I quit my teaching job about a year and a half ago. At school, I was counted as a retiree, but I really didn’t deserve that title. The others who retired with me were older, had more years of service and truly earned the title.
I was just a quitter. And I don’t say that to disparage myself- I have no problem with it. Besides I was only 49- too young to retire anyway.
But I turned 50 a few weeks later. With both my kids old enough to have either moved out or live at college, and my long career having ended, I started having thoughts. Thoughts I didn’t expect to have because I had just quit, not retired.
In my mind, retiring was something people did when they got old, wanting to spend the rest of their years enjoying life rather than slaving away at a job. Of course, a person can both work and enjoy life at the same time, but in my mind, retirement was like the finale of a fireworks show-going out in a (hopefully decades long) blaze of glory.
I was not retiring, I was just moving from one career into another. I was looking forward to working on more creative projects, music, writing, new connections, new people, freedom and new experiences.
The first year was phenomenal! My life as a professional musician was a blast. I had more gigs than ever, plus I was enjoying them more because my school job hadn’t drained my energy all day long before I hit the bandstand. I sometimes had to remind myself that this was really my life. It’s not like I was playing sold out stadiums or Carnegie Hall, but they were good quality gigs with great musicians and good pay.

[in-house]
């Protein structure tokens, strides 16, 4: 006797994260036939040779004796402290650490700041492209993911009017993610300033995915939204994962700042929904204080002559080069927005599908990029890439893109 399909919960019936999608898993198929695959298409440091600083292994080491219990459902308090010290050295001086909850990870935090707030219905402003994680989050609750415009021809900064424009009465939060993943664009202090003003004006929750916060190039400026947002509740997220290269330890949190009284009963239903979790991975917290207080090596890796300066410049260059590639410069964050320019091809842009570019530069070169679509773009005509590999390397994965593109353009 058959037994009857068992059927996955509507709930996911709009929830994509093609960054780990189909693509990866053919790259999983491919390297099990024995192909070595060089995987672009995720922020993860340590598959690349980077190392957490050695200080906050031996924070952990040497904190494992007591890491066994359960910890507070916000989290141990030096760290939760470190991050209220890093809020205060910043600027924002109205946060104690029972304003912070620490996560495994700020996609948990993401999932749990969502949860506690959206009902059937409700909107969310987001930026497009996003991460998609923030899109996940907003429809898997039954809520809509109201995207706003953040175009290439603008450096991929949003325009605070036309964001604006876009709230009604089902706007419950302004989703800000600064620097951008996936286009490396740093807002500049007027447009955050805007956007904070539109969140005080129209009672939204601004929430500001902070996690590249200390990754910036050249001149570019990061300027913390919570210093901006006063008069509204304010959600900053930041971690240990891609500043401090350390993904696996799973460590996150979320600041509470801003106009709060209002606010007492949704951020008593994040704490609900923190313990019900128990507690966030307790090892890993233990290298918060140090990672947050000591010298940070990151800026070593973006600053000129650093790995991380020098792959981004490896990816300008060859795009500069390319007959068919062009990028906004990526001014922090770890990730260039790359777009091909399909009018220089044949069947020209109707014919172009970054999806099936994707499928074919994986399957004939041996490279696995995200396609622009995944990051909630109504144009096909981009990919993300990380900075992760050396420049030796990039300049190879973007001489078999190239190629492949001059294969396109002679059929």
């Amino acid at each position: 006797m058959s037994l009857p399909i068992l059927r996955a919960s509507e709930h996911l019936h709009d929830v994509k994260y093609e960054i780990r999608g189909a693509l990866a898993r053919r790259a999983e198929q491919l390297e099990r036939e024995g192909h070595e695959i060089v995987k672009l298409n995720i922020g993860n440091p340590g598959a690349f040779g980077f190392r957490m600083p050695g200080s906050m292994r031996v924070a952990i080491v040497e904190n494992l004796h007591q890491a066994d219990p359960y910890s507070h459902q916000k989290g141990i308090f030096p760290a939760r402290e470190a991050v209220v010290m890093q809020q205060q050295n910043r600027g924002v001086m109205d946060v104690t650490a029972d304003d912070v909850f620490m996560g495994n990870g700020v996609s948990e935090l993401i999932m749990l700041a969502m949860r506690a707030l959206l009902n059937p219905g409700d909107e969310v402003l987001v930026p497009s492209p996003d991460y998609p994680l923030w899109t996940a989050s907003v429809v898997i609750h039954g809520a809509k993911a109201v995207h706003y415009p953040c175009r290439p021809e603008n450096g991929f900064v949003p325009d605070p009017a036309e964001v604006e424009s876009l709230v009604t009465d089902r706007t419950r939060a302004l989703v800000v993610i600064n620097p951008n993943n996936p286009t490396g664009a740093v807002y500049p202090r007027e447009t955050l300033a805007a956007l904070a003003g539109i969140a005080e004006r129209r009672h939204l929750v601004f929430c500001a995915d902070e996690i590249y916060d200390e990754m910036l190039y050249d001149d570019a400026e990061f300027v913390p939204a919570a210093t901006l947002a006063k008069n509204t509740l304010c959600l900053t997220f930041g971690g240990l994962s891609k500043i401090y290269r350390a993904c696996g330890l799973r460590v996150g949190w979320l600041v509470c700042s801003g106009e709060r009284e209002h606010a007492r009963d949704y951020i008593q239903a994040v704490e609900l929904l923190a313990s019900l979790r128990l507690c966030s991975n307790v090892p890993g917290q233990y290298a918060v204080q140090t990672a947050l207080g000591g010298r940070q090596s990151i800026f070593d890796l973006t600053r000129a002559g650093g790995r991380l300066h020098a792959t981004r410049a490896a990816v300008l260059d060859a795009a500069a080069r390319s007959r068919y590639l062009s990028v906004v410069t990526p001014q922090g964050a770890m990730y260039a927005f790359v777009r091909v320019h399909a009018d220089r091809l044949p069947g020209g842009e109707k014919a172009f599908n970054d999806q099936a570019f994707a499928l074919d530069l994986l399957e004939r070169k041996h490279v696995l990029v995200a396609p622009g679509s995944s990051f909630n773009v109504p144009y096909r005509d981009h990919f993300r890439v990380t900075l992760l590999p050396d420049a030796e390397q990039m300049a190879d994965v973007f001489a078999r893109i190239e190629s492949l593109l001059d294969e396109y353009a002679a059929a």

Then came Covid. Boom! It all stopped on a dime.
No worries though. The downtime gave me a chance to get my writing projects moving- including this blog. That’s been good too. Not well-known or a moneymaker yet, but a good learning experience and creative outlet. And with the slow revival of my music life and some other interesting ventures, life is still very good.
But I’m impatient by nature, and 19 months after quitting school, I’m wondering how time has gone so quickly, how much of it I have left, and whether or not I’ll find the success I hope for with any of my new endeavors. I don’t feel old, but I’m starting to wonder if I am.
I don’t fully know what “old age” means to me, but thoughts of it have become a nuisance lately. I’m not ready to meet it yet. I hope to have health into my 70’s or longer, like my parents. I would like some grandkids. I want this pandemic to end so we can throw big parties, hug everybody, and go to football games and concerts. I want to continue my projects and make a positive impact in the community.
How much time do I have? Can I achieve my goals?
Who knows? It’s true for all of us at any age- nothing is guaranteed in life, not even life itself. All we can do is be present where we are, live as fully as we can, and accept whatever comes.
That reminds me of a favorite parable, written by J.K. Rowling in Harry Potter and the Deathly Hallows. Here’s the movie version:
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